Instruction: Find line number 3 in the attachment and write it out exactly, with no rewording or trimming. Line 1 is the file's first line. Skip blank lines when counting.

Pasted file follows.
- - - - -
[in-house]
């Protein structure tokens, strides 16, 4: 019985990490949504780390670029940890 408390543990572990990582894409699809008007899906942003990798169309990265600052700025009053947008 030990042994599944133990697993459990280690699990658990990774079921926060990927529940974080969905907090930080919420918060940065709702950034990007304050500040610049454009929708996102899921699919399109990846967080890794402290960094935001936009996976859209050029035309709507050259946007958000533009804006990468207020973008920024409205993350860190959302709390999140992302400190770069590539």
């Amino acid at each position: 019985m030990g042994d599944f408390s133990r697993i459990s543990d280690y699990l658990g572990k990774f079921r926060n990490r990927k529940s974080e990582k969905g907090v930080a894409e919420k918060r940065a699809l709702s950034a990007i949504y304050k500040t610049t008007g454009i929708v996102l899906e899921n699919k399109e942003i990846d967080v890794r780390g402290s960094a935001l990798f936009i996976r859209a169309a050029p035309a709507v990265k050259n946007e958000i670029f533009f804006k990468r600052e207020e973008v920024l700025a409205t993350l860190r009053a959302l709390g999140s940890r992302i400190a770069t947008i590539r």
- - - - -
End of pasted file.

């Amino acid at each position: 019985m030990g042994d599944f408390s133990r697993i459990s543990d280690y699990l658990g572990k990774f079921r926060n990490r990927k529940s974080e990582k969905g907090v930080a894409e919420k918060r940065a699809l709702s950034a990007i949504y304050k500040t610049t008007g454009i929708v996102l899906e899921n699919k399109e942003i990846d967080v890794r780390g402290s960094a935001l990798f936009i996976r859209a169309a050029p035309a709507v990265k050259n946007e958000i670029f533009f804006k990468r600052e207020e973008v920024l700025a409205t993350l860190r009053a959302l709390g999140s940890r992302i400190a770069t947008i590539r």